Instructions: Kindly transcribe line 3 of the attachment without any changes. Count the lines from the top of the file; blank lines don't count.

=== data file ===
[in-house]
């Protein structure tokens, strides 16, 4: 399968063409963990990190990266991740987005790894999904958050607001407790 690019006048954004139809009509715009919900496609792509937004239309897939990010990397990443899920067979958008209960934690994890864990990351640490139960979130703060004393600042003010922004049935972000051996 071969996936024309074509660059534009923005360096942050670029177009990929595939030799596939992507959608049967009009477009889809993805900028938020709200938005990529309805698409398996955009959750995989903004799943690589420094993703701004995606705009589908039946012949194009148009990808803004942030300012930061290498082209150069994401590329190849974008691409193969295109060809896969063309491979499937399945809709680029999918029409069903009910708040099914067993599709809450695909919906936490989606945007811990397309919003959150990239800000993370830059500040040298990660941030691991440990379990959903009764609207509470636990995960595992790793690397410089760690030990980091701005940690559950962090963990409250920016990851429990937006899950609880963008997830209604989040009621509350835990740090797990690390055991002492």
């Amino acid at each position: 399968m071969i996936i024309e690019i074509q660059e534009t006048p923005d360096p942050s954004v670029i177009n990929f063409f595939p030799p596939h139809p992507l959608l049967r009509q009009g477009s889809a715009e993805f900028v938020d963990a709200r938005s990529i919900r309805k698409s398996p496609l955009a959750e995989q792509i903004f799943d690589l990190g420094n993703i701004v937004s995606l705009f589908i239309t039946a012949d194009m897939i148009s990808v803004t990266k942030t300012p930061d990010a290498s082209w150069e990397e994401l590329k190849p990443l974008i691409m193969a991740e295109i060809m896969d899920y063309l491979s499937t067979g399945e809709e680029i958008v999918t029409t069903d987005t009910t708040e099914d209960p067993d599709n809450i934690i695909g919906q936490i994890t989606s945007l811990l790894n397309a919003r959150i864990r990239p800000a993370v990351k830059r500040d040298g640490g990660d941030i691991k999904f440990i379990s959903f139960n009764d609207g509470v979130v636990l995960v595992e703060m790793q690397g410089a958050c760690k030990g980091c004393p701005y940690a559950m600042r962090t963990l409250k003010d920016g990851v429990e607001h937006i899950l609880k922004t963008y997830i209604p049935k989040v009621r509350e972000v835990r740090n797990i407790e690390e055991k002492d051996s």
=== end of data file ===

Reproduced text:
């Amino acid at each position: 399968m071969i996936i024309e690019i074509q660059e534009t006048p923005d360096p942050s954004v670029i177009n990929f063409f595939p030799p596939h139809p992507l959608l049967r009509q009009g477009s889809a715009e993805f900028v938020d963990a709200r938005s990529i919900r309805k698409s398996p496609l955009a959750e995989q792509i903004f799943d690589l990190g420094n993703i701004v937004s995606l705009f589908i239309t039946a012949d194009m897939i148009s990808v803004t990266k942030t300012p930061d990010a290498s082209w150069e990397e994401l590329k190849p990443l974008i691409m193969a991740e295109i060809m896969d899920y063309l491979s499937t067979g399945e809709e680029i958008v999918t029409t069903d987005t009910t708040e099914d209960p067993d599709n809450i934690i695909g919906q936490i994890t989606s945007l811990l790894n397309a919003r959150i864990r990239p800000a993370v990351k830059r500040d040298g640490g990660d941030i691991k999904f440990i379990s959903f139960n009764d609207g509470v979130v636990l995960v595992e703060m790793q690397g410089a958050c760690k030990g980091c004393p701005y940690a559950m600042r962090t963990l409250k003010d920016g990851v429990e607001h937006i899950l609880k922004t963008y997830i209604p049935k989040v009621r509350e972000v835990r740090n797990i407790e690390e055991k002492d051996s």